Childhood trauma in adults with social anxiety disorder and panic disorder: a cross-national study.

MRC Unit on Anxiety and Stress Disorders, Department of Psychiatry, University of Stellenbosch, South Africa.
African Journal of Psychiatry (Impact Factor: 0.73). 11/2010; 13(5):376-81. DOI: 10.4314/ajpsy.v13i5.63103
Source: PubMed

ABSTRACT The influence of childhood trauma as a specific environmental factor on the development of adult psychopathology is far from being elucidated. As part of a collaborative project between research groups from South Africa (SA) and Sweden focusing on genetic and environmental factors contributing to anxiety disorders, this study specifically investigated rates of childhood trauma in South African and Swedish patients respectively, and whether, in the sample as a whole, different traumatic experiences in childhood are predictive of social anxiety (SAD) or panic disorder (PD) in adulthood.
Participants with SAD or PD (85 from SA, 135 from Sweden) completed the Childhood Trauma Questionnaire (CTQ). Logistic regression was performed with data from the two countries separately, and from the sample as a whole, with primary diagnoses as dependent variables, gender, age, and country as covariates, and the CTQ subscale totals as independent variables. The study also investigated the internal consistency (Cronbach alpha) of the CTQ subscales.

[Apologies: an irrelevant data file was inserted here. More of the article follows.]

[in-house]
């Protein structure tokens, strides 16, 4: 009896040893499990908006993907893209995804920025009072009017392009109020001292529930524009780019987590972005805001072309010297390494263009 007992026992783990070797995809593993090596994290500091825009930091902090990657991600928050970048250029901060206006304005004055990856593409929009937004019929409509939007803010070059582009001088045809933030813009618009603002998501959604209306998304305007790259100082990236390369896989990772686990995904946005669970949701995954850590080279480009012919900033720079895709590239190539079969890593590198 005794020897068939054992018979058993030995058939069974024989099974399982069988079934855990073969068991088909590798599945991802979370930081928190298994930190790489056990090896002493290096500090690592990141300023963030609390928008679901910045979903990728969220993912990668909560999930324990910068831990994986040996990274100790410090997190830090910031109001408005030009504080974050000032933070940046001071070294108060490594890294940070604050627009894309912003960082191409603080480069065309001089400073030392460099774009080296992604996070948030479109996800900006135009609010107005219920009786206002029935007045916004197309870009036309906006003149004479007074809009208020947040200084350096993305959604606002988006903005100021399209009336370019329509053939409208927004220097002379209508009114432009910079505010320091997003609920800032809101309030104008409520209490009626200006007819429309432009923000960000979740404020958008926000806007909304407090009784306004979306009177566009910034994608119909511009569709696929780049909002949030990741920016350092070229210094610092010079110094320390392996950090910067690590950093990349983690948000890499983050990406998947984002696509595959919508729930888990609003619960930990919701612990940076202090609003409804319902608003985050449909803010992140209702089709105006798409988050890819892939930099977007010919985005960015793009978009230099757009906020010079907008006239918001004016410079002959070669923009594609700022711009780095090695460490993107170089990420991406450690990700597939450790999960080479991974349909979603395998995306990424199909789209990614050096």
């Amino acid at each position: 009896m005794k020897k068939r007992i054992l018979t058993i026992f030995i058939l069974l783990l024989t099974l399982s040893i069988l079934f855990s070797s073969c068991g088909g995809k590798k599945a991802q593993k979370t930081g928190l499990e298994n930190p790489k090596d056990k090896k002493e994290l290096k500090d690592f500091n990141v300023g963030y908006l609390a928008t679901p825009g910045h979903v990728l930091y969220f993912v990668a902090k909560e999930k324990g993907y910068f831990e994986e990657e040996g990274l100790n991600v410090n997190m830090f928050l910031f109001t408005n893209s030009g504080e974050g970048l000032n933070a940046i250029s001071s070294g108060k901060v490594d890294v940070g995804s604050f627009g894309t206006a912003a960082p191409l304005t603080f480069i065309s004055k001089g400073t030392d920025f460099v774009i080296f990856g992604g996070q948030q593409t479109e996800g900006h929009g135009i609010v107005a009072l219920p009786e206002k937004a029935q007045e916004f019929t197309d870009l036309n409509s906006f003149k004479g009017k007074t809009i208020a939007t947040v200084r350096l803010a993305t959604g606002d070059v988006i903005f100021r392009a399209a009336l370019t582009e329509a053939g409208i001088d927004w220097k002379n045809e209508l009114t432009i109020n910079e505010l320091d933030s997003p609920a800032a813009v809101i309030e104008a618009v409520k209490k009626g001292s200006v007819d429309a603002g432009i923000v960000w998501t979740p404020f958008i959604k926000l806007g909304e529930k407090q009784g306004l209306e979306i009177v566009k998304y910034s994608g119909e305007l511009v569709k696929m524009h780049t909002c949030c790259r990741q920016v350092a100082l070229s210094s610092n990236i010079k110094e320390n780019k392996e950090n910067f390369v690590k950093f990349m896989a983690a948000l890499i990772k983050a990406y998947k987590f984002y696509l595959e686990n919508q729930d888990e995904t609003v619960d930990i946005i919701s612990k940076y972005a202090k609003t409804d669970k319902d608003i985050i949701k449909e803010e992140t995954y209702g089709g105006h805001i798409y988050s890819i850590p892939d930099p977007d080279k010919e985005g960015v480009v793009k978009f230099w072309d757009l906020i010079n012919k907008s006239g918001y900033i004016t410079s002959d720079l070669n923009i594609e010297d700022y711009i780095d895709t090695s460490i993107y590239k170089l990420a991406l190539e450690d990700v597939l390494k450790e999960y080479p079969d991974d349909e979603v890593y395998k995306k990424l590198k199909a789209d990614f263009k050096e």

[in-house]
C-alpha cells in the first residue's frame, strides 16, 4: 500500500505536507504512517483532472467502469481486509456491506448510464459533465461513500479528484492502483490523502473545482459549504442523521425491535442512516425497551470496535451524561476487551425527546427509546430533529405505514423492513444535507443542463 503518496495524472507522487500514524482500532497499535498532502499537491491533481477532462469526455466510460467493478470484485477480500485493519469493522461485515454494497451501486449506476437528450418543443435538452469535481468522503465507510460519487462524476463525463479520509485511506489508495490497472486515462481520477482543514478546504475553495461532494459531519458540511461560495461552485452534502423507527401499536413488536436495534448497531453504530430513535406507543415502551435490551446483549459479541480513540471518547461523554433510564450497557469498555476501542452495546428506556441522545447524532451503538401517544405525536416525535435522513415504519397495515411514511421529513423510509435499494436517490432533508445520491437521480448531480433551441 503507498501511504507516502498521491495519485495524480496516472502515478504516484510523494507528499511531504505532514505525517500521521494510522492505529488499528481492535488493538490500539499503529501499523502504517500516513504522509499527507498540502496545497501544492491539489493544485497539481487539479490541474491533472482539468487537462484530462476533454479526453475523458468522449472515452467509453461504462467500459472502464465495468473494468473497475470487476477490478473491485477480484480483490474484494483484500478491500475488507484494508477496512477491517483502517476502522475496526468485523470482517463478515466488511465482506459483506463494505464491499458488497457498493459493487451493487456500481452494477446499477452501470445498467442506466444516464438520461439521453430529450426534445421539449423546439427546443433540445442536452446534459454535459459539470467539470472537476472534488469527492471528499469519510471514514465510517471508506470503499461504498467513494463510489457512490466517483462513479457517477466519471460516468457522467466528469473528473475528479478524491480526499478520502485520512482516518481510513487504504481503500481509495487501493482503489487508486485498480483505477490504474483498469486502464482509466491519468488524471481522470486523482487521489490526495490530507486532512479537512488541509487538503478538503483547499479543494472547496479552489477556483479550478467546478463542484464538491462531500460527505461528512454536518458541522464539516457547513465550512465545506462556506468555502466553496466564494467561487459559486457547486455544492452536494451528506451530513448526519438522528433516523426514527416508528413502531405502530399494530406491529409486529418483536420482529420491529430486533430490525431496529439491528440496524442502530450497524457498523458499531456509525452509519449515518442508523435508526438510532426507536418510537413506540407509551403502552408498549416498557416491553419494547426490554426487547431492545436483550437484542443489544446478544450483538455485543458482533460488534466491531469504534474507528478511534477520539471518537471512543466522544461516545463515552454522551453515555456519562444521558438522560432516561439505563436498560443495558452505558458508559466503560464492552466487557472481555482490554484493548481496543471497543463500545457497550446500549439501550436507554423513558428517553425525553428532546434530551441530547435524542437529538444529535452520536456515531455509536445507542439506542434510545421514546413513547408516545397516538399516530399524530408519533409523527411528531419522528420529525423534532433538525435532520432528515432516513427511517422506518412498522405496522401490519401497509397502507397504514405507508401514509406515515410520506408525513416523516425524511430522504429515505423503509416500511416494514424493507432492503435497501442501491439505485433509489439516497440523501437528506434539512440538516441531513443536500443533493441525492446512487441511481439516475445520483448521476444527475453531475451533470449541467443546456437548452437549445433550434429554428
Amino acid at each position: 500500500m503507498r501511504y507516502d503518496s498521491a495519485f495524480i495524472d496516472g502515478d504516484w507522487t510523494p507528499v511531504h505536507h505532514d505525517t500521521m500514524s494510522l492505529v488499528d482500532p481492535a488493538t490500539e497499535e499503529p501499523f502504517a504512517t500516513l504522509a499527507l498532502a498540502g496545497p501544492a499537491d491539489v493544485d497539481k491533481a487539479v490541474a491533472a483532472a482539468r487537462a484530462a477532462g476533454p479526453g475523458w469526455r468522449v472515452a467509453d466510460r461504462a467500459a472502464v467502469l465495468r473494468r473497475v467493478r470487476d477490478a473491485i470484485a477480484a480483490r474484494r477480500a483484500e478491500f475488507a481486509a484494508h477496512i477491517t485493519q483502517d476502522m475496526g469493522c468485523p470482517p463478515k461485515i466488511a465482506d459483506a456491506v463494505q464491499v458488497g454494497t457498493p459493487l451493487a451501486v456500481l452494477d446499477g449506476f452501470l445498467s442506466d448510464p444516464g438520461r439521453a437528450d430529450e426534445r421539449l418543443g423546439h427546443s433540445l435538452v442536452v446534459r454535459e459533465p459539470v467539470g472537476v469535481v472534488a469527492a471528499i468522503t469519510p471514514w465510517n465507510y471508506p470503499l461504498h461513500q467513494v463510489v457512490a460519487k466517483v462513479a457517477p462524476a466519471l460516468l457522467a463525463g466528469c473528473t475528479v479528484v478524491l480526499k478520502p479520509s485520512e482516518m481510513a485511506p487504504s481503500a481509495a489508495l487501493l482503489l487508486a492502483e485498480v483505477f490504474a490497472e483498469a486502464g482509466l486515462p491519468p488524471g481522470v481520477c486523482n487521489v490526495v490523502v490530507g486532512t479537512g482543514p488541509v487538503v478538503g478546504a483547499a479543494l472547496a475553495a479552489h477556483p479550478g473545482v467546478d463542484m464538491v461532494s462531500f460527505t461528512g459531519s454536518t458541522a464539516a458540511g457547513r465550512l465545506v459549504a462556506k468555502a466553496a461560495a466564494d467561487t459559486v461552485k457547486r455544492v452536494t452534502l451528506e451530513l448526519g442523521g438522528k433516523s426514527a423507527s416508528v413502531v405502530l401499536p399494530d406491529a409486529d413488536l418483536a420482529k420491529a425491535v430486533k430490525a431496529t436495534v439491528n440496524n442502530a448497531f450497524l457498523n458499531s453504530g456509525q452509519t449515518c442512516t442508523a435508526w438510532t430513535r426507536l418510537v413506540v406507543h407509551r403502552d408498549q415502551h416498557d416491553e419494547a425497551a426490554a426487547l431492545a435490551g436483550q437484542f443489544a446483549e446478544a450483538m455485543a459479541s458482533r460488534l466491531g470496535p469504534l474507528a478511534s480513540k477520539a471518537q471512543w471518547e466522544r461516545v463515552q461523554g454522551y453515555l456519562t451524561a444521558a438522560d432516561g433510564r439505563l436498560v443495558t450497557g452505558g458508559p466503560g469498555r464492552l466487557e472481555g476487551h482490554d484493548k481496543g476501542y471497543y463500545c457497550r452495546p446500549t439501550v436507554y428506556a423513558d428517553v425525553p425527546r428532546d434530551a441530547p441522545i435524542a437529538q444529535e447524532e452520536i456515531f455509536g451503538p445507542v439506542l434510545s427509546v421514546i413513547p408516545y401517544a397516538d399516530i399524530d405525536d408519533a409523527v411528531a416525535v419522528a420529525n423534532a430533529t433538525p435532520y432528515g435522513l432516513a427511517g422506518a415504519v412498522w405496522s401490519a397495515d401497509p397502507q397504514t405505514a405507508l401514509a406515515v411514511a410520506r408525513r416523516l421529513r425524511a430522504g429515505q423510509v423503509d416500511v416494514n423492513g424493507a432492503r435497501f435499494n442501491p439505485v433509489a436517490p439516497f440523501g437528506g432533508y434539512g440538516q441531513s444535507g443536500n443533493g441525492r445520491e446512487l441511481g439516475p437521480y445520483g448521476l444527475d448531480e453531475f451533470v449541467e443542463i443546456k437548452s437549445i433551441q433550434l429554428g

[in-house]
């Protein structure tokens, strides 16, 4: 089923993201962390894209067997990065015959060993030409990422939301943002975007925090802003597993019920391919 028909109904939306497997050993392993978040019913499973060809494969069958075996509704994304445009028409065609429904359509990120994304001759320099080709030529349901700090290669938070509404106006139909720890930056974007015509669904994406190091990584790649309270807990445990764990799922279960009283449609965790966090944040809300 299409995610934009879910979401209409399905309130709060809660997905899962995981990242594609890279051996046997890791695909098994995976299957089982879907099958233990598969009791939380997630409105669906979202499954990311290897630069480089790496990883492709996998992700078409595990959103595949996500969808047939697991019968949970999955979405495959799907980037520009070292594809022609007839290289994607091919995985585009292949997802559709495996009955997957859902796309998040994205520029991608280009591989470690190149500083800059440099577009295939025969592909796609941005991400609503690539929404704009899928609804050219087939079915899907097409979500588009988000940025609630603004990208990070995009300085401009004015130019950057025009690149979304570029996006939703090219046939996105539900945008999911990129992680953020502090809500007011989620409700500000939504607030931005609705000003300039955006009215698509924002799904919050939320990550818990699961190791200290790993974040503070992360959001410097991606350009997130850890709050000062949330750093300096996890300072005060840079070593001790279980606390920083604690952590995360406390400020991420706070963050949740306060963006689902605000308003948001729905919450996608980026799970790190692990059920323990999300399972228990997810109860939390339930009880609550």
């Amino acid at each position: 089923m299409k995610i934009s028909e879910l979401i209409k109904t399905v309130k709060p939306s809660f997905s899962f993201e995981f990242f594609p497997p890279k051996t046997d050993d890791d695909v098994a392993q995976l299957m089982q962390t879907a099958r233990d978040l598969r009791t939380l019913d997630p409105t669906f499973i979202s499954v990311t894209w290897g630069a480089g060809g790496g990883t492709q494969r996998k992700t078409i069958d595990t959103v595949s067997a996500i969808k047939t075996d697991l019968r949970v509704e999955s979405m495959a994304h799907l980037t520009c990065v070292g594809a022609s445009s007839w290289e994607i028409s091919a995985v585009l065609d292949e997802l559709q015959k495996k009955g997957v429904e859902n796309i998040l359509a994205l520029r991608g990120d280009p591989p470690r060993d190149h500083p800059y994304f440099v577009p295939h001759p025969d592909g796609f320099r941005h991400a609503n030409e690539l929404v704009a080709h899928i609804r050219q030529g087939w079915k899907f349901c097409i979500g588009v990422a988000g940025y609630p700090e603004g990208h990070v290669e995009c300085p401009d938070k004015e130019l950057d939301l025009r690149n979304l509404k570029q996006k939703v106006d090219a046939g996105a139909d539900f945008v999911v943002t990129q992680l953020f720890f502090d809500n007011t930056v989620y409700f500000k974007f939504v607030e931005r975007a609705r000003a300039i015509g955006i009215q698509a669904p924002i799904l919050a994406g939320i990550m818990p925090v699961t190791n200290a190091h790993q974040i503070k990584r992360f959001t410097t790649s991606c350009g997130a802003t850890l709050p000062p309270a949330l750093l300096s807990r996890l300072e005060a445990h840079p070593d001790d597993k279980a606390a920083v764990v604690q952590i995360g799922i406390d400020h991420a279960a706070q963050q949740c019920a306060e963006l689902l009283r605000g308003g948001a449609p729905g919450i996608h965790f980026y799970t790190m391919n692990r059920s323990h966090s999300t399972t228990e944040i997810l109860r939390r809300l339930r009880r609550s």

SA patients showed higher levels of childhood trauma than Swedish patients. When data from both countries were combined, SAD patients reported higher rates of childhood emotional abuse compared to those with PD. Moreover, emotional abuse in childhood was found to play a predictive role in SAD/PD in adulthood in the Swedish and the combined samples, and the same trend was found in the SA sample. The psychometric qualities of the CTQ subscales were adequate, with the exception of the physical neglect subscale.
Our findings suggest that anxiety disorder patients may differ across countries in terms of childhood trauma. Certain forms of childhood abuse may contribute specific vulnerability to different types of psychopathology. Longitudinal studies should focus on the potential sequential development of SAD/PD among individuals with childhood emotional abuse.

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